Helping Newcomer Students Succeed in Secondary Schools and Beyond

Grantees in this story

A new report funded by Carnegie Corporation of New York focuses attention on newcomer adolescent English language learners at the middle and high school grades and offers promising practices for serving their educational and social needs. 

The report is based on a 3-year national research study, Exemplary Programs for Newcomer English Language Learners at the Secondary Level, conducted by the Center for Applied Linguistics on behalf of the Carnegie Corporation of New York. This research project consisted of a national survey of secondary school newcomer programs; compilation of program profiles into an online, searchable database; and case studies of 10 of these programs, selected for their exemplary practices.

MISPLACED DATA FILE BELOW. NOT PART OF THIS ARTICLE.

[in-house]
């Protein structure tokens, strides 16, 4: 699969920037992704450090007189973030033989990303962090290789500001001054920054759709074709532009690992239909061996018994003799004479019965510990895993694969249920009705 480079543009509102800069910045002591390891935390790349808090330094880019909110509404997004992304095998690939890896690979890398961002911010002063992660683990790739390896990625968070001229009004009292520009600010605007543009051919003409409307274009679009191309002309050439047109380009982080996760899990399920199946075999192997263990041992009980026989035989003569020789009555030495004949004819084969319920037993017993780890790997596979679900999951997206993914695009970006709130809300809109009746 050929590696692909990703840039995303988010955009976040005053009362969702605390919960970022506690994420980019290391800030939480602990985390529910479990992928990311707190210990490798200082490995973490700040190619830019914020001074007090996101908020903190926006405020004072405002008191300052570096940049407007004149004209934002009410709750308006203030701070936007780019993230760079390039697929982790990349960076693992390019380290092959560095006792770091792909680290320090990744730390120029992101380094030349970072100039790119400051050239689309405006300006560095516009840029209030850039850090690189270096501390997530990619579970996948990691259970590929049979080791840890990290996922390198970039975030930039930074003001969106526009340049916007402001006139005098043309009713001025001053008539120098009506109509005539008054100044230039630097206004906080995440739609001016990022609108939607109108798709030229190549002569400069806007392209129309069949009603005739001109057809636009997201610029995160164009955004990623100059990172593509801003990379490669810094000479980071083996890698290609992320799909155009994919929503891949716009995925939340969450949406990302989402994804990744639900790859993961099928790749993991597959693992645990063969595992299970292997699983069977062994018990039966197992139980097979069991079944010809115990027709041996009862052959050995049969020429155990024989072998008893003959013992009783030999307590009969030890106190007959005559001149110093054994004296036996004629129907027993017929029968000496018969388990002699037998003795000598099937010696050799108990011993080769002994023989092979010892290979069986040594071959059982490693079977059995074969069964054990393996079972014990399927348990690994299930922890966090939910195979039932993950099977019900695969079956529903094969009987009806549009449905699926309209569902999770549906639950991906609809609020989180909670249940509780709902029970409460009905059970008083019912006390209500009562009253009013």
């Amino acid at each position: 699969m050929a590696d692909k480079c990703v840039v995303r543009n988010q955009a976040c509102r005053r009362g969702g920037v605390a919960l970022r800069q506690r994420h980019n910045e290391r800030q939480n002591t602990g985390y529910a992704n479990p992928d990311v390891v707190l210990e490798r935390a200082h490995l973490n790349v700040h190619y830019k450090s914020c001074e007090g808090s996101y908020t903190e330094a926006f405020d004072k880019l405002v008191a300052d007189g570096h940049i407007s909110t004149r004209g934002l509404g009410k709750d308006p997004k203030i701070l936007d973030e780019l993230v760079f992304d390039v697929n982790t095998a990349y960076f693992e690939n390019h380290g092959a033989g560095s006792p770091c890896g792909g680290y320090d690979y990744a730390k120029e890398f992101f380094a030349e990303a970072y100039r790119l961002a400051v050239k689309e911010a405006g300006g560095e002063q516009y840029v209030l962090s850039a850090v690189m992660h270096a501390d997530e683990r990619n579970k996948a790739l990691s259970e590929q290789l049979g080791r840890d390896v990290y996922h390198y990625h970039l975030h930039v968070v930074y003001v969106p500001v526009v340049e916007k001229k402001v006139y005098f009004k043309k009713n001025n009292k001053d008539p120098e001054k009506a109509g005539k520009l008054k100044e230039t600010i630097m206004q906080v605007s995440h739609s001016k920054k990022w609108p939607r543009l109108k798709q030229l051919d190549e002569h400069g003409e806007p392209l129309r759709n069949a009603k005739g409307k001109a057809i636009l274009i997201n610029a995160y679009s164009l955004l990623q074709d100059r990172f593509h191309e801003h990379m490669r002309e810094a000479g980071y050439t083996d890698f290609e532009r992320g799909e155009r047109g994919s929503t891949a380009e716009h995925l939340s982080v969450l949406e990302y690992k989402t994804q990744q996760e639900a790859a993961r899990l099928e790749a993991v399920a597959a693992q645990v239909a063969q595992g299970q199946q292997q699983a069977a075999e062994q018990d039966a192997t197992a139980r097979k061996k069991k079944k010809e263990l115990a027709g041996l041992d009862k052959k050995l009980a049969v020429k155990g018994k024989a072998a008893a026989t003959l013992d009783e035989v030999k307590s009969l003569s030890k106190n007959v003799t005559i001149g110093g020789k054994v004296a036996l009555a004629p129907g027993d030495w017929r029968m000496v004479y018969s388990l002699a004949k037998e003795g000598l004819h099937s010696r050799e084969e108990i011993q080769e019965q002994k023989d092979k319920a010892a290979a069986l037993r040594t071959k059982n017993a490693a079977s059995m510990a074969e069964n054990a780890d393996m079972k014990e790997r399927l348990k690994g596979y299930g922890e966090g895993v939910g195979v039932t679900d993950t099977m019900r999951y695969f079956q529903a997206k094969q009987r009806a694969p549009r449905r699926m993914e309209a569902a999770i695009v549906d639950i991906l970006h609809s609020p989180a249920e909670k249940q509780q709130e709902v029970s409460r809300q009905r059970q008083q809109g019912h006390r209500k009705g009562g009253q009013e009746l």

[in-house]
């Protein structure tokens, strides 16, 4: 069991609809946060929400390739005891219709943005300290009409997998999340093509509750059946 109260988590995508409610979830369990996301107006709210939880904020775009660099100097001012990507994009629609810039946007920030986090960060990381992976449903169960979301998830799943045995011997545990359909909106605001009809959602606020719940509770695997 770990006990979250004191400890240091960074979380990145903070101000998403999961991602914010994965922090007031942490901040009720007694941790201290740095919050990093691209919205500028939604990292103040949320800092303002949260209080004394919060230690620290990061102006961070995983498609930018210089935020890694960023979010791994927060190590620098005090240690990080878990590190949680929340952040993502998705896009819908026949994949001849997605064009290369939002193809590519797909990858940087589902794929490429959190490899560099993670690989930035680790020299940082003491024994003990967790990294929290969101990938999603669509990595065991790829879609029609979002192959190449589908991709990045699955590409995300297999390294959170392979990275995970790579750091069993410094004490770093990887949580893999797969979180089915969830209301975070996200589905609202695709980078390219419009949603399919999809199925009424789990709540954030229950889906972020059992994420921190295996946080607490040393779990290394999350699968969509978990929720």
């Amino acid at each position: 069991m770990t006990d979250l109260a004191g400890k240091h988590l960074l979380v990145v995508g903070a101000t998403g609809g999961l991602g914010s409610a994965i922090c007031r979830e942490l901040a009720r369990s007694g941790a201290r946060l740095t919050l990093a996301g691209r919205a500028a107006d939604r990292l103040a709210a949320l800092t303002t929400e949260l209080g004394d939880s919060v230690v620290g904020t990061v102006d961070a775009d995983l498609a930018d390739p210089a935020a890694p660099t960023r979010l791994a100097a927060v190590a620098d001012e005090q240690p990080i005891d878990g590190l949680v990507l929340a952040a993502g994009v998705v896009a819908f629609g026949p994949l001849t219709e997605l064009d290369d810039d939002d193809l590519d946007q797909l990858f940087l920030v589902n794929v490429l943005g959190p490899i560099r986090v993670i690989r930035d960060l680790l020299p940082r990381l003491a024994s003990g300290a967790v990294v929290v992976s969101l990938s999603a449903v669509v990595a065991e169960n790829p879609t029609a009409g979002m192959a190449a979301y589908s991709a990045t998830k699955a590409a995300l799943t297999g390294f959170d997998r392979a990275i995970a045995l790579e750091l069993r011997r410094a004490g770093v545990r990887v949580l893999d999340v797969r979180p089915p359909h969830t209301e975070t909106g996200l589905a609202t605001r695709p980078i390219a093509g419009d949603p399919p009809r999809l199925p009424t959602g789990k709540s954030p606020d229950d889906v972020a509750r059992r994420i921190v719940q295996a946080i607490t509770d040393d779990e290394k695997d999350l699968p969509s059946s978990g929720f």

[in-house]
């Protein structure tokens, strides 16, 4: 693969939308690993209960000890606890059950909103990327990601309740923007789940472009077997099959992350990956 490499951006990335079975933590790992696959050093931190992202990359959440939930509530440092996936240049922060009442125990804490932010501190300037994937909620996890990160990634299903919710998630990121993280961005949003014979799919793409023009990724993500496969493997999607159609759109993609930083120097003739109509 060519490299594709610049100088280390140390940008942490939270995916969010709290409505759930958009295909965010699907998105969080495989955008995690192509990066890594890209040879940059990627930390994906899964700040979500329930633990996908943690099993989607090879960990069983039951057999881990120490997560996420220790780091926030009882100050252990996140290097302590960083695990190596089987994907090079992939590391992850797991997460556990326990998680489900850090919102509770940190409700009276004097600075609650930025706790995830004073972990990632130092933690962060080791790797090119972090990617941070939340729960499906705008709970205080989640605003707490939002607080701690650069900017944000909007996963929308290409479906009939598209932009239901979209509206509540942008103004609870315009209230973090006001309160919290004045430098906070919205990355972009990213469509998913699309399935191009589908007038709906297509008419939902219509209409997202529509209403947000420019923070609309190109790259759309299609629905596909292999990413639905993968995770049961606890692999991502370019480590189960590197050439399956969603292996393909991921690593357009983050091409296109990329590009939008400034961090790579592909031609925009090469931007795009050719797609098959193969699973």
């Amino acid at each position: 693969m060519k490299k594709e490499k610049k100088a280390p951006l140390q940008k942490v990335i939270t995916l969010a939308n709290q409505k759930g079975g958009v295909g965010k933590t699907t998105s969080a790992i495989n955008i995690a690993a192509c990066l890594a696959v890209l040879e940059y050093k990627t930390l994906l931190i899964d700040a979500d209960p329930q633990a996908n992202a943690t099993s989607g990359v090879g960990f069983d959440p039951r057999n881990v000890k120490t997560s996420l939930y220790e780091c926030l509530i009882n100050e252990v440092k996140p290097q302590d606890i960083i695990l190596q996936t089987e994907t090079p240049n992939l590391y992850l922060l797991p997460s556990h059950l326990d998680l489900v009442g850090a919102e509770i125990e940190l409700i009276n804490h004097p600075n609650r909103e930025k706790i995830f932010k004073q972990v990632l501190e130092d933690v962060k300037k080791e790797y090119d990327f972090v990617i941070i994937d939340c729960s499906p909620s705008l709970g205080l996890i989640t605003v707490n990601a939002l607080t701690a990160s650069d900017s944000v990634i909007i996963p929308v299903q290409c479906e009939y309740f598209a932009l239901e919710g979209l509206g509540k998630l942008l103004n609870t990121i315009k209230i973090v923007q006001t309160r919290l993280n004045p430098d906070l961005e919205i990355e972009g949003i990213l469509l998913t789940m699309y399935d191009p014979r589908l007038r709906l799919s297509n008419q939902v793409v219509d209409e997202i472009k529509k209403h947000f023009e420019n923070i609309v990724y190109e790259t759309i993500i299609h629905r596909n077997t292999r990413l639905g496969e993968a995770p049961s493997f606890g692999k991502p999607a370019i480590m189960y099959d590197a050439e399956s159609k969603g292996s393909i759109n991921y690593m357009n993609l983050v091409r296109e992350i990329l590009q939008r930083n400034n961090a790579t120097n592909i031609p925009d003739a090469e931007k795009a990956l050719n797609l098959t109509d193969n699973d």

Helping Newcomer Students Succeed in Secondary Schools and Beyond addresses the successes, challenges, and day-today implementation of newcomer programs, drawing from information provided by the programs that participated in the national survey and those that served as case study sites. This report shows how successful newcomer programs develop students’ academic English literacy skills, provide access to the content courses that lead to college and career readiness, and guide students’ acculturation to U.S. schools and their eventual participation in civic life and the global economy. 

The findings in this report show that there is no one set model for a newcomer program. Middle and high school newcomer students exhibit a variety of characteristics and thus programs must be carefully designed to meet their needs. Besides newcomers’ different native languages and countries of origin, the differences in their literacy skills and educational backgrounds prove to be the most important.